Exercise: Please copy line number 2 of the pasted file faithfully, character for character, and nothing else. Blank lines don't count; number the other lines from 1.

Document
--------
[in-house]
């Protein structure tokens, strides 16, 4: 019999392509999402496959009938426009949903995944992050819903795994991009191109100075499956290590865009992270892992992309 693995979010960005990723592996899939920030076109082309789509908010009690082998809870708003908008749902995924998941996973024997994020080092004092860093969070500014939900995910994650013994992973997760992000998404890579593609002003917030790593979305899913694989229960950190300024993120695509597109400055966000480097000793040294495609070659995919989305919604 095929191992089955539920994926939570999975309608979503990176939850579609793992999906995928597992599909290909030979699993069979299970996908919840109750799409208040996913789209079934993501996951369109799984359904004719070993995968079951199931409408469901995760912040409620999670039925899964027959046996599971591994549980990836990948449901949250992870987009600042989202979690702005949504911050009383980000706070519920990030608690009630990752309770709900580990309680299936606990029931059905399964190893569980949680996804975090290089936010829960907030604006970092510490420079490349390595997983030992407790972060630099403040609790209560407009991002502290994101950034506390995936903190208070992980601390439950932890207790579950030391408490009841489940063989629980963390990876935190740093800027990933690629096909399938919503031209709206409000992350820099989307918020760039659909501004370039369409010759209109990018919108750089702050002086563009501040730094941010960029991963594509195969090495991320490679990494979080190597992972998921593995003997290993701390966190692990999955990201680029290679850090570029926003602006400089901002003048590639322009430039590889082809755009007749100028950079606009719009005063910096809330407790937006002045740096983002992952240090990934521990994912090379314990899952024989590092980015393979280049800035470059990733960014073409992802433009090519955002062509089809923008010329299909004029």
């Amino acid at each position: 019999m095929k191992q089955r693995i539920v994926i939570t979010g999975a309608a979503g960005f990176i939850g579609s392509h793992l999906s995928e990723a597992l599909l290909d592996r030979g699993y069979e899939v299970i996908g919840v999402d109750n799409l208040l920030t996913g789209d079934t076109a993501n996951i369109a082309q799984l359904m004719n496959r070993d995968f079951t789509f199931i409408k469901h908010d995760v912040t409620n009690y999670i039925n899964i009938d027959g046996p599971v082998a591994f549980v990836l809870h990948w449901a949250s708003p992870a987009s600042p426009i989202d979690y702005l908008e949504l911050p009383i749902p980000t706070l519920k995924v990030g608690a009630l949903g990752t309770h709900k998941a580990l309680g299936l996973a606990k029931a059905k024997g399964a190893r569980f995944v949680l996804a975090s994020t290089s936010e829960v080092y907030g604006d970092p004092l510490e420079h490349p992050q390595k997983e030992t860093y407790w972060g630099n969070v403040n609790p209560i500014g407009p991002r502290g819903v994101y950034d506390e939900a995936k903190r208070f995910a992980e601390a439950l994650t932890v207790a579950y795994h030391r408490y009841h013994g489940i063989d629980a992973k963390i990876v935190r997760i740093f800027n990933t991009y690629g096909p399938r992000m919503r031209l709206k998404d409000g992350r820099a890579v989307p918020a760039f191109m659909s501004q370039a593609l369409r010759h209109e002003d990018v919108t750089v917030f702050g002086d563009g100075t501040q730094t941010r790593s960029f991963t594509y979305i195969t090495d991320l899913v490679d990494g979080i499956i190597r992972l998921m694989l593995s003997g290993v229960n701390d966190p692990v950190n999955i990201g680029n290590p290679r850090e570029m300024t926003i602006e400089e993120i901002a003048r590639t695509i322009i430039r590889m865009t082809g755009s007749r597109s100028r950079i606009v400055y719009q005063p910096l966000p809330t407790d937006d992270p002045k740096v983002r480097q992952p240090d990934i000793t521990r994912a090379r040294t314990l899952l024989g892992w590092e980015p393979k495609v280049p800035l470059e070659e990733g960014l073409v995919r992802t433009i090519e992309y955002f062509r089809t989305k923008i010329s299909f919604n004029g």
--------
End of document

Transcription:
């Protein structure tokens, strides 16, 4: 019999392509999402496959009938426009949903995944992050819903795994991009191109100075499956290590865009992270892992992309 693995979010960005990723592996899939920030076109082309789509908010009690082998809870708003908008749902995924998941996973024997994020080092004092860093969070500014939900995910994650013994992973997760992000998404890579593609002003917030790593979305899913694989229960950190300024993120695509597109400055966000480097000793040294495609070659995919989305919604 095929191992089955539920994926939570999975309608979503990176939850579609793992999906995928597992599909290909030979699993069979299970996908919840109750799409208040996913789209079934993501996951369109799984359904004719070993995968079951199931409408469901995760912040409620999670039925899964027959046996599971591994549980990836990948449901949250992870987009600042989202979690702005949504911050009383980000706070519920990030608690009630990752309770709900580990309680299936606990029931059905399964190893569980949680996804975090290089936010829960907030604006970092510490420079490349390595997983030992407790972060630099403040609790209560407009991002502290994101950034506390995936903190208070992980601390439950932890207790579950030391408490009841489940063989629980963390990876935190740093800027990933690629096909399938919503031209709206409000992350820099989307918020760039659909501004370039369409010759209109990018919108750089702050002086563009501040730094941010960029991963594509195969090495991320490679990494979080190597992972998921593995003997290993701390966190692990999955990201680029290679850090570029926003602006400089901002003048590639322009430039590889082809755009007749100028950079606009719009005063910096809330407790937006002045740096983002992952240090990934521990994912090379314990899952024989590092980015393979280049800035470059990733960014073409992802433009090519955002062509089809923008010329299909004029």